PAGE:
Leslie S. Klinger ’70 is a man unafraid of things that go bump in the night. A tax, estate planning, and business lawyer by day, Klinger pursues literary horror and mysteries after hours (and on weekends).
As a 2L, he vowed to be well prepared for class, but he’d always drop the textbooks at 11 p.m. for a good novel. “When I received The Annotated Sherlock Holmes as a gift in 1968, I was hooked by the footnotes—a treasure trove of detail and backstories,” Klinger says. “I discovered the cult of Sherlock, and I wanted to join that club. I subscribed to the Baker Street Journal, I started collecting Holmes materials, and I didn’t want to stop.” It was just the beginning. One day his wife asked a galvanizing question: “You’ve got all these books. Why don’t you write something?” So he did— including the 3,000-page The New Annotated Sherlock Holmes, for which he won the mystery world’s equivalent of an Oscar, the Edgar Award for the Best Critical/Biographical Work in 2005.
Today he’s an expert on Victorian-era icons Holmes and Dracula, and H.P. Lovecraft’s dark, gothic tales. He’s also a busy anthologist/collaborator—working with Laurie R. King, a bestselling author of the Mary Russell-Sherlock Holmes mysteries.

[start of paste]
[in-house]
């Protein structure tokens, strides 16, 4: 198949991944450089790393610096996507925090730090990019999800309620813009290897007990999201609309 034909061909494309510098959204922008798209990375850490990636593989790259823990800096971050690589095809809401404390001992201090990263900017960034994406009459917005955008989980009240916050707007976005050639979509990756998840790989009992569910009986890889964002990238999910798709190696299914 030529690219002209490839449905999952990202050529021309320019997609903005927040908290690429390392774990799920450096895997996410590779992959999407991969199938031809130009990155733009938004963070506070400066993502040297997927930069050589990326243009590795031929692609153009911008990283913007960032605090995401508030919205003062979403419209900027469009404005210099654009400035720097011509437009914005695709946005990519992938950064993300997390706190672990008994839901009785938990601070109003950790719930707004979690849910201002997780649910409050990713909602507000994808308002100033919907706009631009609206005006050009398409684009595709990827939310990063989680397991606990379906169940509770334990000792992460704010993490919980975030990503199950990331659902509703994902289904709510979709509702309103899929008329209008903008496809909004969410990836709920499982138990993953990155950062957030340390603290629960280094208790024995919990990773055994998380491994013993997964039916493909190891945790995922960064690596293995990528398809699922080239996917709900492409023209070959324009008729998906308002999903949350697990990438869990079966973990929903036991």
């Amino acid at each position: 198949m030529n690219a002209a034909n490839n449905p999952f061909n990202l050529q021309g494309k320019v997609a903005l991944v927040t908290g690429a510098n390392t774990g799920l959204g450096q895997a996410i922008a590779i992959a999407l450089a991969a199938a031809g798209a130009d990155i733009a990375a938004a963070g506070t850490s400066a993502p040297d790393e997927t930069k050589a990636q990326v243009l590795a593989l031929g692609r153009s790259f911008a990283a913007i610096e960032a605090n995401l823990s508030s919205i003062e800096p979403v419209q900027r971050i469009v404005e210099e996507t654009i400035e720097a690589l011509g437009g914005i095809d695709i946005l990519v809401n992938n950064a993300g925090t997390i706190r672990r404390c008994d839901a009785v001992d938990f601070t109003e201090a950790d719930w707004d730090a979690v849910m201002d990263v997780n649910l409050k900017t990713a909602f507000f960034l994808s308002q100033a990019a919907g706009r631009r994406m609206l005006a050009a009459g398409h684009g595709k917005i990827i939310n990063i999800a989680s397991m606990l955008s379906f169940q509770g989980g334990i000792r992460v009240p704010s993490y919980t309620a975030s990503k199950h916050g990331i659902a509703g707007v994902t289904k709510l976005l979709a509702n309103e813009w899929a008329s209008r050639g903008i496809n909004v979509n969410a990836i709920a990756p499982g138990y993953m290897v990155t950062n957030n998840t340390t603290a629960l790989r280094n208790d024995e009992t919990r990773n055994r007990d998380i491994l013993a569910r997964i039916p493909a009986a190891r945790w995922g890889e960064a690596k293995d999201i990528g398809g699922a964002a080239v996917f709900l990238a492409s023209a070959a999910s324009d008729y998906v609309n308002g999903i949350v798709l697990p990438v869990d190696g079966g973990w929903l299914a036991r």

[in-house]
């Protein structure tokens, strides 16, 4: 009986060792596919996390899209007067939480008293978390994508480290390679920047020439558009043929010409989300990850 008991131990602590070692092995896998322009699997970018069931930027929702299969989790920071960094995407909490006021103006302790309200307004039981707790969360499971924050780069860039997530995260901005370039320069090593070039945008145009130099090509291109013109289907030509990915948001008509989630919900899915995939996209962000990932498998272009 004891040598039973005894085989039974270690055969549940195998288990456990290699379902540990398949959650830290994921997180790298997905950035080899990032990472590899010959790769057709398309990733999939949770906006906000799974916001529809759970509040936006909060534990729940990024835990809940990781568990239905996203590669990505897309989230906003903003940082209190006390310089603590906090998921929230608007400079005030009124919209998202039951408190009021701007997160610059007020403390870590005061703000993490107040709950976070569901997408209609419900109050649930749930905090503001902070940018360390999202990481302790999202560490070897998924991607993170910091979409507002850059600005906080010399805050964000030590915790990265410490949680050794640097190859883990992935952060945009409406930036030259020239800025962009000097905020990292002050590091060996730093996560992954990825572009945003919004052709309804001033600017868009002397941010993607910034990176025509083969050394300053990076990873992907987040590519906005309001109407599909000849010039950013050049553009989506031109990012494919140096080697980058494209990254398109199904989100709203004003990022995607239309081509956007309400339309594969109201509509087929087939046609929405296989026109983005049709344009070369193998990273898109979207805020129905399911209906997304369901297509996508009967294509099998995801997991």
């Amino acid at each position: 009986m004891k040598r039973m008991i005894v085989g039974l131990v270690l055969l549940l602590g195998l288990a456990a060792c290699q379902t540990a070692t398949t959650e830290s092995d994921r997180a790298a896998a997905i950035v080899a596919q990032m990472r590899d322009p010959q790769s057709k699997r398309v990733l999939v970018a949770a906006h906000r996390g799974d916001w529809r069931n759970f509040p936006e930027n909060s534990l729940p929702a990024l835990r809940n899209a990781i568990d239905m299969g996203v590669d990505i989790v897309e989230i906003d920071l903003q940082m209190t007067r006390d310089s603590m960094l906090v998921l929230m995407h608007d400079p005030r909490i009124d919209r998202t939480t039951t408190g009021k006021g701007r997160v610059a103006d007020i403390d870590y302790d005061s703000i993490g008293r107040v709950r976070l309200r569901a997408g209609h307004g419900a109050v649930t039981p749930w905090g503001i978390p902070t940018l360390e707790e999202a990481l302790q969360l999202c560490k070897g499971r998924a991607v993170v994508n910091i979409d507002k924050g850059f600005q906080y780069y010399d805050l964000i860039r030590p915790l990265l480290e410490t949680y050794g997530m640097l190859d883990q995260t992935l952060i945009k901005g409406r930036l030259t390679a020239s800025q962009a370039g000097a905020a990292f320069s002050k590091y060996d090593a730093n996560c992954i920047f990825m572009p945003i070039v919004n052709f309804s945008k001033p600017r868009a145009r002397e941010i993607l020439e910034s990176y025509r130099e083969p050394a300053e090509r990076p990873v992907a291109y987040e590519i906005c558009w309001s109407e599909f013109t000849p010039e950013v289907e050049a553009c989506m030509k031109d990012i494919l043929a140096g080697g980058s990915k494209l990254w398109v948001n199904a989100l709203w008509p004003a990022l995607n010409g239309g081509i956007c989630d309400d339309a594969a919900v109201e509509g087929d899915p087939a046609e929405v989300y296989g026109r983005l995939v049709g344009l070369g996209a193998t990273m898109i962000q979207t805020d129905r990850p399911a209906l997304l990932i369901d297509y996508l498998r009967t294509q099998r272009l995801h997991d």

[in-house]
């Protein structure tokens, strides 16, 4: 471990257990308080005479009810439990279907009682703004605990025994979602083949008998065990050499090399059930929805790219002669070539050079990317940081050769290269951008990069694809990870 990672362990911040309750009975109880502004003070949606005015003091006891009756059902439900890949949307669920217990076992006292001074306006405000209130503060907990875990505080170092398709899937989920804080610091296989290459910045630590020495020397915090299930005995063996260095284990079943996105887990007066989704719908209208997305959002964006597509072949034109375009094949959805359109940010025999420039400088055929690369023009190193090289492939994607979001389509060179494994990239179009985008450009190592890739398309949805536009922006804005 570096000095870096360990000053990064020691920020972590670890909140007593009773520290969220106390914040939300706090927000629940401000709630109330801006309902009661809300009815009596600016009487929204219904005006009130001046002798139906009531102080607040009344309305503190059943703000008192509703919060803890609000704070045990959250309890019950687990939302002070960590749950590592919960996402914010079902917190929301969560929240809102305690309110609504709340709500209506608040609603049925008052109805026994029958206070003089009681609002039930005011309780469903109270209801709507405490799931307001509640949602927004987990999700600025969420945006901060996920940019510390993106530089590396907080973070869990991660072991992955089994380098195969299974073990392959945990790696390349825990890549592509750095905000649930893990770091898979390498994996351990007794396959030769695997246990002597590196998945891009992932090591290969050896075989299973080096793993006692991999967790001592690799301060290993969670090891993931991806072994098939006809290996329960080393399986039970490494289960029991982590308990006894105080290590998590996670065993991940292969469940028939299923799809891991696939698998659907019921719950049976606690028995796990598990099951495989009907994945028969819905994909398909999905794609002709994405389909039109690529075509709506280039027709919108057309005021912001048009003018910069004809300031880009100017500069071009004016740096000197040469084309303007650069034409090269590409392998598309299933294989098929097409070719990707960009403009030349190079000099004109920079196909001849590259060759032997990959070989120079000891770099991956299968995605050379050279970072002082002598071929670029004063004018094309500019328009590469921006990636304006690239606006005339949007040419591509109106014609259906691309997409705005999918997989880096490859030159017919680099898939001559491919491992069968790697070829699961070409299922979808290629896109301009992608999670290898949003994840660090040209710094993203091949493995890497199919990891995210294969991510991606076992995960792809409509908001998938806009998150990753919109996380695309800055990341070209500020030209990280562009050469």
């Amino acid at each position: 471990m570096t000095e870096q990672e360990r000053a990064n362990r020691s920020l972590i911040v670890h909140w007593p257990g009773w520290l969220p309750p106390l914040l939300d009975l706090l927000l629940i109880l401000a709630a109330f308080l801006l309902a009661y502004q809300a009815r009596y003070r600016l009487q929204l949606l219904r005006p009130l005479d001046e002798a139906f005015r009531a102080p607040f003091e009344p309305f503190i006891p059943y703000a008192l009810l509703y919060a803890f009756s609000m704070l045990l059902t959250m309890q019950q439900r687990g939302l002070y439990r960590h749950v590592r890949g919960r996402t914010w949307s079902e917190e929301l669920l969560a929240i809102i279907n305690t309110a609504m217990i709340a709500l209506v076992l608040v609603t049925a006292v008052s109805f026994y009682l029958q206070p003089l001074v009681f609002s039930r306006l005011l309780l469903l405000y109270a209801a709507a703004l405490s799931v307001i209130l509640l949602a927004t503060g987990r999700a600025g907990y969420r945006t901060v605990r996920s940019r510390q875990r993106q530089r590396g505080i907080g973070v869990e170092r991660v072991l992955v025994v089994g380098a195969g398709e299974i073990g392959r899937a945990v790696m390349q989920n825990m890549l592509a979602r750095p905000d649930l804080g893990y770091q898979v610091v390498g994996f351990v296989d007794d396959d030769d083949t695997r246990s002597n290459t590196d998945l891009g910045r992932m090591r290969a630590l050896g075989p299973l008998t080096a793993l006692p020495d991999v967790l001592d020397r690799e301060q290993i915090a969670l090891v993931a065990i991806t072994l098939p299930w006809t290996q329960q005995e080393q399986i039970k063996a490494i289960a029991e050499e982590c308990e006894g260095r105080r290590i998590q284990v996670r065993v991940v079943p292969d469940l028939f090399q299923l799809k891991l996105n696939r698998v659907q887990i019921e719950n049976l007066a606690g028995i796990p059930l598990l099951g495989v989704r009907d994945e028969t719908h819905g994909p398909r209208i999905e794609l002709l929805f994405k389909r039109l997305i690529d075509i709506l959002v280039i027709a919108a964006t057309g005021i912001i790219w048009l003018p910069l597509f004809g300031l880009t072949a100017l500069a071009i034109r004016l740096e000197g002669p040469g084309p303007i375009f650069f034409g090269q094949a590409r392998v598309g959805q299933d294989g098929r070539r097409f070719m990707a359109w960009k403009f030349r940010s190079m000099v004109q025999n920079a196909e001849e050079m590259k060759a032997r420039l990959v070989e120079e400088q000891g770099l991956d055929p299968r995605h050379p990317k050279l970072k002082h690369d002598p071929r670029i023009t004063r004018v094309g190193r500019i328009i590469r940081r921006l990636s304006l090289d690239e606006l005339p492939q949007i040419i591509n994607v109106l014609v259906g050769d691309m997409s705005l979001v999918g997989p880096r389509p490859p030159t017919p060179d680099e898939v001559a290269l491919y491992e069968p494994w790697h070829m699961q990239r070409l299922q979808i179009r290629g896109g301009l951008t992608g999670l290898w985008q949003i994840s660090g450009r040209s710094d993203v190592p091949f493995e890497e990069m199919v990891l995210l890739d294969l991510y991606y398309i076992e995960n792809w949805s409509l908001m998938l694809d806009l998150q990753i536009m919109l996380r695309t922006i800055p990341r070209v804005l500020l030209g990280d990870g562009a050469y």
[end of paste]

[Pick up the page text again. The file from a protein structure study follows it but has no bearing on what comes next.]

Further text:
Together, they have published three anthologies, including their latest, In the Company of Sherlock Holmes, featuring Holmes-inspired stories. Klinger is also co-editing Anatomy of Innocence, true stories of wrongly incarcerated—and finally exonerated—individuals, with Loyola law professor Laura Caldwell. Working alone, he recently edited In the Shadow of Edgar Allan Poe, a collection of classic horror tales.
Recent Holmes iterations (Manhattan-based Elementary, featuring an edgy current-day Holmes and a female Watson; London-based Sherlock, with Watson as a recovering veteran with PTSD; and the Warner Bros.-Robert Downey, Jr. films for which Klinger was technical advisor) attest to the enduring popularity of Sir Arthur Conan Doyle’s creation.
Unsurprisingly, the Doyle estate objected to Klinger’s efforts to free 50 early Holmes novels from copyright protection, based upon the passage of time. Federal courts ruled in his favor, holding that all but 10 post-1923 stories lack intellectual property protection.
Once again, the game is afoot.